Formal structure (organizational chart, work planes, policies) is not what really is done in an organization I.e. That coordination happens, rules and procedures are followed and activities are aligned with formal structure does not have to be the case! Talk ≠ decision ≠ action (Brunsson)

19 Rather Plans are loosely coupled/de-coupled to activities
Rules are broken and neglected Decisions have unexpected consequences Techniques are not always efficient and effective

20 The reason? The norm of rationality is an institutionalized myth. However: We believe that it exists and that it works We support this with arguments in order to understand and explain it.

21 Example Vocabularies of structure which are isomorphic with institutional rules provide prudent, rational, and legitimate accounts. Organizations described in legitimated vocabularies are assumed to be oriented to collectively defined, and often collectively mandated, ends. The myths of personnel services, for example, not only account for the rationality of employment practices but also indicate that personnel services are valuable to an organization. Employees, applicants, managers, trustees, and governmental agencies are predisposed to trust the hiring practices of organizations that follow legitimate procedures – such as equal opportunity programs, or personality testing – and they are more willing to participate in or to fund such organizations. (Meyer and Rowan, 1977: )

22 Myths (institutionalized)
Myths about: Accounting, corporate social resonsibility, personnel recruitment, safety regulations, Are assumed to be efficient Show the organization as rational, modern, working with appropriate methods, responsible Myths are spread and there is pressure on organizations to adopt them Makes organizations: rational, legitimate, stable, gives access to resources -> survival

23 Myths Make organizations look alike
A problem must be solved in legitimate ways: E.g. quality problems must be solved with ISO 9000, not new ways of organizing.

24 Organizational fields
The environment is created by and creates in turn organizations Organizations have to adapt to the structure in their organizational field. Organizational field: Organizations that exchange raw material, goods, knowledge, professional values etc Concept is kind of like industry but wider, including suppliers, customer groups, legitslators, pressure groups etc.

25 The consequence of belonging to a field: becoming similar through isomorphism (DiMaggio & Powell, 1983) Coercive pressure Political pressure Legislation, adaption to new technology Mimetic pressure Uncertainty (from unclear objectives, overload of information) Imitate a more successful org in the field Normative Comes from professionalization By hiring professionals one get people with similar education ->homogenization Professional networks -> enhance homogenization

26 Why then isomorphism? Make organizations
successful survive Develop a common language Provides legitimate stories – it is known what a ”technician” or ”accountant” do Organizations do change, not due to what the organization need, but through restraints, regulations, organizing among the members within the field.

27 Loose coupling The formal structure is loosely coupled from what really happes in the org: -> two organizational structures: Formal: changes when laws, norms and fashions change. Informal: coordinates what people do in an organization

28 Loose coupling: function
To follow institutionalised myths give legitimacy Legitimacy assures resources (financial, media support, customer support, employees) Makes it possible for the org to seemingly live up to different (often incompatible) demands from all sorts of interested parties (eg both sustainability and profitability) Gives the org leeway to act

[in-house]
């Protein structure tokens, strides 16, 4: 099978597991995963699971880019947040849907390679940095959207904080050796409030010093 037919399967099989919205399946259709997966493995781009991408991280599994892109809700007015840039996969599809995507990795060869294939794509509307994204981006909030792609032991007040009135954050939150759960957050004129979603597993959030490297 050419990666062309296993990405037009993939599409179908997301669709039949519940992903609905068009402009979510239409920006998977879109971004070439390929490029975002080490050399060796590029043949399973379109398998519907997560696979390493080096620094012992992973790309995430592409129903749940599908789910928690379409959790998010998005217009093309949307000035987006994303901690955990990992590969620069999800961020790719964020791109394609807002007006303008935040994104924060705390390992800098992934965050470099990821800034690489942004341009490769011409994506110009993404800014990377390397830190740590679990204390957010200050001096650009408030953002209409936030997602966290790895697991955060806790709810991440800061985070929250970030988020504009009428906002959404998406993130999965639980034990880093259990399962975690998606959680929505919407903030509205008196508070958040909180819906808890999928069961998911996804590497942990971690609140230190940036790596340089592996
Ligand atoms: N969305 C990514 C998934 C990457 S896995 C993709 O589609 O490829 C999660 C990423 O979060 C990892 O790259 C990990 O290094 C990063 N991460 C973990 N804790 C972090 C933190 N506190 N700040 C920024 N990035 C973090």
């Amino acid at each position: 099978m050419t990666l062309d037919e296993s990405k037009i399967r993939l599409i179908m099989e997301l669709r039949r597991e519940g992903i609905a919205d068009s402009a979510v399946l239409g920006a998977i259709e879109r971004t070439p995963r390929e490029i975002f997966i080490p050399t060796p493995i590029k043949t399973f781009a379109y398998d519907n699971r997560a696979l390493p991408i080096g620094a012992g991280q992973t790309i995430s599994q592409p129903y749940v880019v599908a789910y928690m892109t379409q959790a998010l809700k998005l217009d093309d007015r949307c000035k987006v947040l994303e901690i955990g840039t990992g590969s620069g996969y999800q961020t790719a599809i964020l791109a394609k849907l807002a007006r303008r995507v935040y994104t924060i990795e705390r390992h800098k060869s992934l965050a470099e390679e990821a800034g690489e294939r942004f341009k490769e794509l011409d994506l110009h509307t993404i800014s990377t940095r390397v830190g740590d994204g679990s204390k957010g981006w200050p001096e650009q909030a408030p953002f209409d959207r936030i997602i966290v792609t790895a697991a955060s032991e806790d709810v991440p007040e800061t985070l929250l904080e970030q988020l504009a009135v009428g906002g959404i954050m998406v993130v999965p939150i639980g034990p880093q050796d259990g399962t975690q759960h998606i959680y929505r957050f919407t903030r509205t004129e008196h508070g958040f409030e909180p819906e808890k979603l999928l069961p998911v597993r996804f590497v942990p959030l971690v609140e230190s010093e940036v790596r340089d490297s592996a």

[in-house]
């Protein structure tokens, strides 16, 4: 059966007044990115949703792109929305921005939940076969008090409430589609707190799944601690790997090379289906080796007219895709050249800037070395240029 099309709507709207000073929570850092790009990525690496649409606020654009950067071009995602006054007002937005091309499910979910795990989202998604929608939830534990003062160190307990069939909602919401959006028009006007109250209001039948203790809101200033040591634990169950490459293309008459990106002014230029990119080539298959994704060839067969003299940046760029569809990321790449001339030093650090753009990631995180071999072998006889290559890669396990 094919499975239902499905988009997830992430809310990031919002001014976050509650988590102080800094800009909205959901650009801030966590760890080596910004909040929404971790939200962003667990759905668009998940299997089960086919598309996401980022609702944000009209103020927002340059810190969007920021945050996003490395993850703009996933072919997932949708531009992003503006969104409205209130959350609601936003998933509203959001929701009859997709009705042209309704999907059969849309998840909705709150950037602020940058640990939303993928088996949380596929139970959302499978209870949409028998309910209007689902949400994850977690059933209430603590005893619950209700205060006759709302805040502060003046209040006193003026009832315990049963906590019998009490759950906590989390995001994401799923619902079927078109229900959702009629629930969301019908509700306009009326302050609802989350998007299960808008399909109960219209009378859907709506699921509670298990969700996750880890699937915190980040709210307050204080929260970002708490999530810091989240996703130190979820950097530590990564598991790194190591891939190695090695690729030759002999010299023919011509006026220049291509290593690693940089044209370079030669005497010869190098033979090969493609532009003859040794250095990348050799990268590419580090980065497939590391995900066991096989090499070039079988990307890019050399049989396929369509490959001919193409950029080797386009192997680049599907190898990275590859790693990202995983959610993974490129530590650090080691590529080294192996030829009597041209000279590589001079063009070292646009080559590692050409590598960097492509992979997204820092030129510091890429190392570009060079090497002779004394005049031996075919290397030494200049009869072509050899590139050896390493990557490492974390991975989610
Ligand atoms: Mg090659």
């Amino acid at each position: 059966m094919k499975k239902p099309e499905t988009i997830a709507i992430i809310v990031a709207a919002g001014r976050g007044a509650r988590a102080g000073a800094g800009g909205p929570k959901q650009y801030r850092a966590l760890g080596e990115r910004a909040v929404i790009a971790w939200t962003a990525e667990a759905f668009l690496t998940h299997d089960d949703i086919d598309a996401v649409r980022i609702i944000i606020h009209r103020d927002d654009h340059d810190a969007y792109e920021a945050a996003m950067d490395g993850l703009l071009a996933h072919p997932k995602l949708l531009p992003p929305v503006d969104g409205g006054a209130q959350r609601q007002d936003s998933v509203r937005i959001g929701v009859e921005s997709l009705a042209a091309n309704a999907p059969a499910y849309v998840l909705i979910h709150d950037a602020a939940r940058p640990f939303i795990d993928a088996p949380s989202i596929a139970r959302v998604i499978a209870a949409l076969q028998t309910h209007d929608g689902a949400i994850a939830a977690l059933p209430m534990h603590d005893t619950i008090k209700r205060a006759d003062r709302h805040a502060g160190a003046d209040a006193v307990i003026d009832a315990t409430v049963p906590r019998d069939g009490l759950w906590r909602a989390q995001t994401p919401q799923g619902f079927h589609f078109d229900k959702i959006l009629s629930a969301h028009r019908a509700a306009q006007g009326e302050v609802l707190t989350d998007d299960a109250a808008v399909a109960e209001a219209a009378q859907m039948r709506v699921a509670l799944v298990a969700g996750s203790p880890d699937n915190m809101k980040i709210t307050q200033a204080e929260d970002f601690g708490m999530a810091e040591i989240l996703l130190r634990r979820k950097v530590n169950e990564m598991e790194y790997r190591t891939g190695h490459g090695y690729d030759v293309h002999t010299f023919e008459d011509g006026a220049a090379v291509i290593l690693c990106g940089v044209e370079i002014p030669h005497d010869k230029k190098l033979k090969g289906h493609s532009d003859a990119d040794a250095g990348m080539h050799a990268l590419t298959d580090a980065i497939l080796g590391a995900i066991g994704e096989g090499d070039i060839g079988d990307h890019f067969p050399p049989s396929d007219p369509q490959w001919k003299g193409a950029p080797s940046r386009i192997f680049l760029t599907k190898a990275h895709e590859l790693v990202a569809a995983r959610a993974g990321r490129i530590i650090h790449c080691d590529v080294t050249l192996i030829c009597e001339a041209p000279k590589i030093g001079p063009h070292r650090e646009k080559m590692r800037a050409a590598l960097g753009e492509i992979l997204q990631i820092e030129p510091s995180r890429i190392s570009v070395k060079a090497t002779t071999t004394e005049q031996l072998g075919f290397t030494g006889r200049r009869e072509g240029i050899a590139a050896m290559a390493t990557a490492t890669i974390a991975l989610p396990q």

29 Why is it so difficult to change organizations?
Scandinavian institutionalism: both change and stability is the norm for organizing Focus on processes (rather than field) How are identities formed? How are rules established and broken? How does deinstitutionalization happen?

30 Change through reforms
Reforms are (a better) solution to problems in organizations Can be something that has been done earlier but are ”repackaged” and seems new Reforms are often forgotten after a while Personnel turnover, change of management, change of mgmt consultant, new reforms Change focuses the weak spots in the org -> not good for morale, productivity or innovativeness

31 Ideas, fashions, and management recipes that travel
How do ideas travel? Why do ideas travel? What ideas travel?

32 How do management ideas travel? Diffusion theory
There must be an energy source (managament, consultant) In the ideal world ideas travel without resistance (no friction) Ideas will not change during their journey

33 How do management ideas travel? Translation theory
It is difficult or impossible to find ’the original source’ Friction and resistance give life and energy to an idea Ideas change when they travel, but that might mean that they get better Translation is an active and collective process that creates, not just reproduce

34 Why do management ideas travel ?
There are sellers of ideas (universities, consultancy firms) They are seen as good and rational (institutionalized myths) Uncertainty: professionals mimic each other, professionals travel from org to org

35 Ideas come and go, like fashion
Fashion= a collective selection mechanism Fashion allows conformity AND individuality Fashion reproduces AND changes an old order

36 Deinstitutionalization
Ideas and trends loose status E.g Swedish municipalities with ’målstyrning’ (management by objectives) Fashions become too popular Organizations want to be unique Start looking for new trends

37 Summary: What is the point of institutions?
Institutions are made by us at the same time as they make us (”we invent culture so that culture can invent us”) Effect how people within and outside the institution act and can act, sets rules of the game. Defines the criteria for success and failure

38 Summary institutional theory
Many different approaches Focus: why organizations are not rational actors and how stability is achieved Scandinavian institutionalism Focus on the process instead of the results Both stability and change is the usual state of affairs! Fashions and trends are effecting organizing

Download ppt "Institutional theory Organizations and their environment"

Similar presentations

Ads by Google